When Saul Goodman first appeared in season 2 of Breaking Bad, it was clear from the beginning that Bob Odenkirk's sleazy, fast-talking lawyer was a breakaway character for the show. What wasn't as clear at the time was just how far he would break away, namely into his own spin-off series, Better Call Saul.
Better Call Saul is now in its second season on AMC, where the story of how small-time con man "Slippin' Jimmy" became the Walter White-enabling crooked lawyer of Breaking Bad continues to unfold. The pacing of the show is decidedly slower than its meth-addled predecessor, providing only momentary flashes so far of the man that audiences already know Jimmy McGill will become. Those hoping that Jimmy's metamorphosis would be complete by the end of season 2 should probably stop holding their breaths now, because season 3 is officially on the way.
AMC announced today that the series will be returning for a 10-episode third season, to be helmed by showrunners Peter Gould and Vince Gilligan. Gilligan was the creator and showrunner of Breaking Bad, and Gould worked as a writer, story editor, and producer on the series.
Charlie Collier, president of AMC, SundanceTV and AMC Studios, offered praise for the creative team in AMC's press release:
"What Vince, Peter, Bob and the entire team have accomplished with 'Better Call Saul' is truly rare and remarkable. They have taken one of the most iconic, immersive and fan-obsessive (in the best possible way) shows in television history and created a prequel that stands on its own. Watching Jimmy McGill's thoughtful, melodic and morally flexible transformation into Saul Goodman is entertaining and delighting millions of fans, whether their starting point was 'Breaking Bad' or not. This series has its own feel, pace and sensibility and we can't wait to see what this incredibly talented group comes up with next in season three."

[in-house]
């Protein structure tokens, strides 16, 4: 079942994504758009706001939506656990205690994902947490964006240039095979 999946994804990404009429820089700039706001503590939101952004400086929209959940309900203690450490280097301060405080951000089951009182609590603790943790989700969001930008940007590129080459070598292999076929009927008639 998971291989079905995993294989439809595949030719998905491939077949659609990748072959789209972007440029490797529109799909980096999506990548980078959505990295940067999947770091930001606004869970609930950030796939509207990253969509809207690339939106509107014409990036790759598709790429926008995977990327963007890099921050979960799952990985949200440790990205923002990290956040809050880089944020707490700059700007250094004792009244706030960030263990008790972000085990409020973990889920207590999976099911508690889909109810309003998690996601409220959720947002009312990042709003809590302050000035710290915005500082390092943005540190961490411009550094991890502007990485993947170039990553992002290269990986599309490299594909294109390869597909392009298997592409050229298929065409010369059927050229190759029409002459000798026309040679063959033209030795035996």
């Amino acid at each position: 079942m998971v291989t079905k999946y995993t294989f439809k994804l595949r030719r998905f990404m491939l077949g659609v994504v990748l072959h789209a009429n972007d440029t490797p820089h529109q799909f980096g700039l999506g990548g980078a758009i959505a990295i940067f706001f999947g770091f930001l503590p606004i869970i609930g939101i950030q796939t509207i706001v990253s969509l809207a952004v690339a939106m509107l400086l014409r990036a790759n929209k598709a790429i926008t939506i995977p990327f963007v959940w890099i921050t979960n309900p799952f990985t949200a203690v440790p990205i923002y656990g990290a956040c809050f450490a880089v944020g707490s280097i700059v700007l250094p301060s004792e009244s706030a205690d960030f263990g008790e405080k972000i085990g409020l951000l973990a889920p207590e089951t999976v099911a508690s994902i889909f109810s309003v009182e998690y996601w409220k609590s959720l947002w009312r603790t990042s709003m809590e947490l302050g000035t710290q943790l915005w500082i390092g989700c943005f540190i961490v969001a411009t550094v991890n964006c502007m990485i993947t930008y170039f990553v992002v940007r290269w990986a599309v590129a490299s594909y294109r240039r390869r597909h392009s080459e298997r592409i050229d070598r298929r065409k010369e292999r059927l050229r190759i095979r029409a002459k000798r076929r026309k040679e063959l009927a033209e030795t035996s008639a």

The renewal does not come as a huge surprise at a time when AMC is struggling to find prestige dramas that resonate as strongly with audiences as Breaking Bad and Mad Men did. The network continues to draw its biggest ratings with The Walking Dead, but Better Call Saul has been a reliable source of viewers for the network as well. According to AMC, "The four episode live+3 ratings averages for season two are 4.4 million viewers per episode, including 2.7 million adults 25-54 and 2.5 million adults 18-49." In addition, the show has been nominated for a number of awards, including Emmy nominations for Outstanding Drama Series, Outstanding Supporting Actor in a Drama Series for Jonathan Banks, and Outstanding Lead Actor in a Drams Series for Bob Odenkirk.
Will audiences have to wait until season 3 to witness Jimmy McGill finally adopting the persona of Saul Goodman? Season 2 has seen him continue his slow and steady decline into the man who ends up in hiding as the manager of a Cinnabon in Omaha, but how long Gilligan and company will continue to tease audiences with mere glimpses of the inevitable is anyone's guess.
Better Call Saul airs Mondays @10pm on AMC